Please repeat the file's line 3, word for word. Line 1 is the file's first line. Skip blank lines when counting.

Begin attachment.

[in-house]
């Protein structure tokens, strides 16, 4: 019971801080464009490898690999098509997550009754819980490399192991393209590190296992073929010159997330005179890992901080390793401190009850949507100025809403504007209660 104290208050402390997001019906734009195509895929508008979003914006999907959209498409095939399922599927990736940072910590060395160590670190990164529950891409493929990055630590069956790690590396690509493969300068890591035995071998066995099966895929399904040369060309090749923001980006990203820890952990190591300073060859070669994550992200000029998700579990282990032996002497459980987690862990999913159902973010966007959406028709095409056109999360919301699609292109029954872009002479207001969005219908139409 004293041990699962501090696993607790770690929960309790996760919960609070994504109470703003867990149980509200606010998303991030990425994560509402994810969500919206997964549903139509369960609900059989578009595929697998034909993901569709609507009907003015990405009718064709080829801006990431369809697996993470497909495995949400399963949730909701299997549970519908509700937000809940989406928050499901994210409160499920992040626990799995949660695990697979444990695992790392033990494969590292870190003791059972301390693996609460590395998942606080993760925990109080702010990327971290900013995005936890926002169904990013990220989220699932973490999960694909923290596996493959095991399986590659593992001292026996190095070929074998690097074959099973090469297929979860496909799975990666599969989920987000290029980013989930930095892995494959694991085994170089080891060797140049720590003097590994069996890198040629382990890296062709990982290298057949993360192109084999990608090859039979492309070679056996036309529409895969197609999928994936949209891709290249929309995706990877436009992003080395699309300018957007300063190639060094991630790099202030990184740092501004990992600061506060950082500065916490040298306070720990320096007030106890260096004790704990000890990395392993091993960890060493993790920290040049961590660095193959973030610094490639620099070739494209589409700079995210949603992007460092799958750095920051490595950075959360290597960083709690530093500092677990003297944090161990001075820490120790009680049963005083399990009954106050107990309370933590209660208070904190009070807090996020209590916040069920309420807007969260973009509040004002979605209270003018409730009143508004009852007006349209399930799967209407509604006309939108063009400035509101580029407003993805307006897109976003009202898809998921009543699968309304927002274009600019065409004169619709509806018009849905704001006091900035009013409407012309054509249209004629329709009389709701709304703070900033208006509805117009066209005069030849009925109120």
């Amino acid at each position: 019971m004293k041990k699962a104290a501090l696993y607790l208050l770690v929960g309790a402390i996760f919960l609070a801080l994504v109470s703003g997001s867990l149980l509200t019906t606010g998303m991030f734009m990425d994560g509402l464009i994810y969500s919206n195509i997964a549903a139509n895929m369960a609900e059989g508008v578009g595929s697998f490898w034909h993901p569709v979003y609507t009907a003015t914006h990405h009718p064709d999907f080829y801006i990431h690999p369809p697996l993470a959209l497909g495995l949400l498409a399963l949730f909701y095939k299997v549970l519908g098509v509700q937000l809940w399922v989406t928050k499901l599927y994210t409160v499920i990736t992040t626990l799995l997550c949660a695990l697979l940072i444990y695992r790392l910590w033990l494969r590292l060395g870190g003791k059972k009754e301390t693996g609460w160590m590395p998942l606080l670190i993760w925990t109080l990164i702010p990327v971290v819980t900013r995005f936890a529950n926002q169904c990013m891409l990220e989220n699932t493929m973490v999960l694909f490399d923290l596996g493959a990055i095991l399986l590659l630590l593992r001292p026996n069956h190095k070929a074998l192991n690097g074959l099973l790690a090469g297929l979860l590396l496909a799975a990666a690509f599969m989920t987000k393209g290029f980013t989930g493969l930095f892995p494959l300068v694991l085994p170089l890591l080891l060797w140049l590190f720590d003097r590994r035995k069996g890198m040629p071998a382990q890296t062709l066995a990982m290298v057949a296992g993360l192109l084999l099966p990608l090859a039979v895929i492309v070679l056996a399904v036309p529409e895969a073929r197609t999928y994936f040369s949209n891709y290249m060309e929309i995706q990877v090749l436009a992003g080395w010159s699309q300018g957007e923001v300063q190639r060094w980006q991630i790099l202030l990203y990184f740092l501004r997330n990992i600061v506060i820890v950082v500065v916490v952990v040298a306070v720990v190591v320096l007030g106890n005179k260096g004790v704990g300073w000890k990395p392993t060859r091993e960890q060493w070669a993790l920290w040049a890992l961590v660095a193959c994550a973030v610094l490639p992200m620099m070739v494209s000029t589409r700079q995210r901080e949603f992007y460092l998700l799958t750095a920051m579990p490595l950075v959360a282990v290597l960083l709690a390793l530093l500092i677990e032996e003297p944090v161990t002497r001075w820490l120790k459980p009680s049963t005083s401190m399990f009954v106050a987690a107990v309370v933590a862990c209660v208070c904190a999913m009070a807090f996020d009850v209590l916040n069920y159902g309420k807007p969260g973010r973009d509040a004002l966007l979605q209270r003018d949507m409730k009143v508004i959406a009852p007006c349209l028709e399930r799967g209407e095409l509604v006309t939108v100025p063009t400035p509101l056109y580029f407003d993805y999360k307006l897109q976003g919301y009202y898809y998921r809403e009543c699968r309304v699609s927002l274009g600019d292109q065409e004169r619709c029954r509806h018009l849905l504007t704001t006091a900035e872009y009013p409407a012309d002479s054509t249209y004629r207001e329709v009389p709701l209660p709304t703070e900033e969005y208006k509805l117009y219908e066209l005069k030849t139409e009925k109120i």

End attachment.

């Amino acid at each position: 019971m004293k041990k699962a104290a501090l696993y607790l208050l770690v929960g309790a402390i996760f919960l609070a801080l994504v109470s703003g997001s867990l149980l509200t019906t606010g998303m991030f734009m990425d994560g509402l464009i994810y969500s919206n195509i997964a549903a139509n895929m369960a609900e059989g508008v578009g595929s697998f490898w034909h993901p569709v979003y609507t009907a003015t914006h990405h009718p064709d999907f080829y801006i990431h690999p369809p697996l993470a959209l497909g495995l949400l498409a399963l949730f909701y095939k299997v549970l519908g098509v509700q937000l809940w399922v989406t928050k499901l599927y994210t409160v499920i990736t992040t626990l799995l997550c949660a695990l697979l940072i444990y695992r790392l910590w033990l494969r590292l060395g870190g003791k059972k009754e301390t693996g609460w160590m590395p998942l606080l670190i993760w925990t109080l990164i702010p990327v971290v819980t900013r995005f936890a529950n926002q169904c990013m891409l990220e989220n699932t493929m973490v999960l694909f490399d923290l596996g493959a990055i095991l399986l590659l630590l593992r001292p026996n069956h190095k070929a074998l192991n690097g074959l099973l790690a090469g297929l979860l590396l496909a799975a990666a690509f599969m989920t987000k393209g290029f980013t989930g493969l930095f892995p494959l300068v694991l085994p170089l890591l080891l060797w140049l590190f720590d003097r590994r035995k069996g890198m040629p071998a382990q890296t062709l066995a990982m290298v057949a296992g993360l192109l084999l099966p990608l090859a039979v895929i492309v070679l056996a399904v036309p529409e895969a073929r197609t999928y994936f040369s949209n891709y290249m060309e929309i995706q990877v090749l436009a992003g080395w010159s699309q300018g957007e923001v300063q190639r060094w980006q991630i790099l202030l990203y990184f740092l501004r997330n990992i600061v506060i820890v950082v500065v916490v952990v040298a306070v720990v190591v320096l007030g106890n005179k260096g004790v704990g300073w000890k990395p392993t060859r091993e960890q060493w070669a993790l920290w040049a890992l961590v660095a193959c994550a973030v610094l490639p992200m620099m070739v494209s000029t589409r700079q995210r901080e949603f992007y460092l998700l799958t750095a920051m579990p490595l950075v959360a282990v290597l960083l709690a390793l530093l500092i677990e032996e003297p944090v161990t002497r001075w820490l120790k459980p009680s049963t005083s401190m399990f009954v106050a987690a107990v309370v933590a862990c209660v208070c904190a999913m009070a807090f996020d009850v209590l916040n069920y159902g309420k807007p969260g973010r973009d509040a004002l966007l979605q209270r003018d949507m409730k009143v508004i959406a009852p007006c349209l028709e399930r799967g209407e095409l509604v006309t939108v100025p063009t400035p509101l056109y580029f407003d993805y999360k307006l897109q976003g919301y009202y898809y998921r809403e009543c699968r309304v699609s927002l274009g600019d292109q065409e004169r619709c029954r509806h018009l849905l504007t704001t006091a900035e872009y009013p409407a012309d002479s054509t249209y004629r207001e329709v009389p709701l209660p709304t703070e900033e969005y208006k509805l117009y219908e066209l005069k030849t139409e009925k109120i």